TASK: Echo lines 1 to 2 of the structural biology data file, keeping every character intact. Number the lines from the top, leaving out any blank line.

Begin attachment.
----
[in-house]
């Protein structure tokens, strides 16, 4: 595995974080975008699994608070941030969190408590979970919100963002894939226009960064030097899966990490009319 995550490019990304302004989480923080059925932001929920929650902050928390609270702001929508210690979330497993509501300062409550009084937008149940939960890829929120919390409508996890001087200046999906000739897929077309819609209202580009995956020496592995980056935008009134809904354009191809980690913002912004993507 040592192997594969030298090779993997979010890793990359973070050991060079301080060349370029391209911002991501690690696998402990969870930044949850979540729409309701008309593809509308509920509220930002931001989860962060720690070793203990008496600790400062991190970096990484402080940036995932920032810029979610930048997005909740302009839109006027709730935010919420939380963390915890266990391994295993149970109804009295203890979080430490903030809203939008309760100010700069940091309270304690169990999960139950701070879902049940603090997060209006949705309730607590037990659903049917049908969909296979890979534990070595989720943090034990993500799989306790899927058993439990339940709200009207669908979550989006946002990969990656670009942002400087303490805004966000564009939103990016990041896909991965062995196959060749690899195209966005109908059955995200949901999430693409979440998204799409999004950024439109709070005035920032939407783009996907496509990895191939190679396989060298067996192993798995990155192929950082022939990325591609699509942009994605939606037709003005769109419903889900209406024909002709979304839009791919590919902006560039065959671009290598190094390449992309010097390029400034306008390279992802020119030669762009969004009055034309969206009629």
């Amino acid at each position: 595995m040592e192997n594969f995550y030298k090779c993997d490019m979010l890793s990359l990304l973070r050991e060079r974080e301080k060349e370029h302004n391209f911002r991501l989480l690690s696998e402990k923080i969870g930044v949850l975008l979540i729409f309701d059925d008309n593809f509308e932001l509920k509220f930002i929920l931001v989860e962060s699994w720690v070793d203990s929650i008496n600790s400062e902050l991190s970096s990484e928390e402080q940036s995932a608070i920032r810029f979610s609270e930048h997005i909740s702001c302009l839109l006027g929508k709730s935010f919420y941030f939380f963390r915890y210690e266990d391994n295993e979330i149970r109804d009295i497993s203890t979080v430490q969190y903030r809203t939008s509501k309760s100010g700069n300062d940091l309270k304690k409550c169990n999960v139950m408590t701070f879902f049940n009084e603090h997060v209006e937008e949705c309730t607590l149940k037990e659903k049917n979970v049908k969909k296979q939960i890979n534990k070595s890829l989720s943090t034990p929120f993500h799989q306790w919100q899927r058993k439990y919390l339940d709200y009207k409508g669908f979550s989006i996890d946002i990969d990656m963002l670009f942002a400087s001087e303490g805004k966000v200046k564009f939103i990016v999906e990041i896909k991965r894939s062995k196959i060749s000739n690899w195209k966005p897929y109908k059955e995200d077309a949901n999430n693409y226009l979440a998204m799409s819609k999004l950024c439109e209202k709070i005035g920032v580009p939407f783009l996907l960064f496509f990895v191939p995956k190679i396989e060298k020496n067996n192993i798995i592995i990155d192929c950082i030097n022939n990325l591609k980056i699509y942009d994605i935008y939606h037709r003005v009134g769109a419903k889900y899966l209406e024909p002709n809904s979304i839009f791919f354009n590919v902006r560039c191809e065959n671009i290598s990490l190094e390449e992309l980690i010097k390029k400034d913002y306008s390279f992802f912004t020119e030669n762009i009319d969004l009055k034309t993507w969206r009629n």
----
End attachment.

[in-house]
């Protein structure tokens, strides 16, 4: 595995974080975008699994608070941030969190408590979970919100963002894939226009960064030097899966990490009319 995550490019990304302004989480923080059925932001929920929650902050928390609270702001929508210690979330497993509501300062409550009084937008149940939960890829929120919390409508996890001087200046999906000739897929077309819609209202580009995956020496592995980056935008009134809904354009191809980690913002912004993507 040592192997594969030298090779993997979010890793990359973070050991060079301080060349370029391209911002991501690690696998402990969870930044949850979540729409309701008309593809509308509920509220930002931001989860962060720690070793203990008496600790400062991190970096990484402080940036995932920032810029979610930048997005909740302009839109006027709730935010919420939380963390915890266990391994295993149970109804009295203890979080430490903030809203939008309760100010700069940091309270304690169990999960139950701070879902049940603090997060209006949705309730607590037990659903049917049908969909296979890979534990070595989720943090034990993500799989306790899927058993439990339940709200009207669908979550989006946002990969990656670009942002400087303490805004966000564009939103990016990041896909991965062995196959060749690899195209966005109908059955995200949901999430693409979440998204799409999004950024439109709070005035920032939407783009996907496509990895191939190679396989060298067996192993798995990155192929950082022939990325591609699509942009994605939606037709003005769109419903889900209406024909002709979304839009791919590919902006560039065959671009290598190094390449992309010097390029400034306008390279992802020119030669762009969004009055034309969206009629």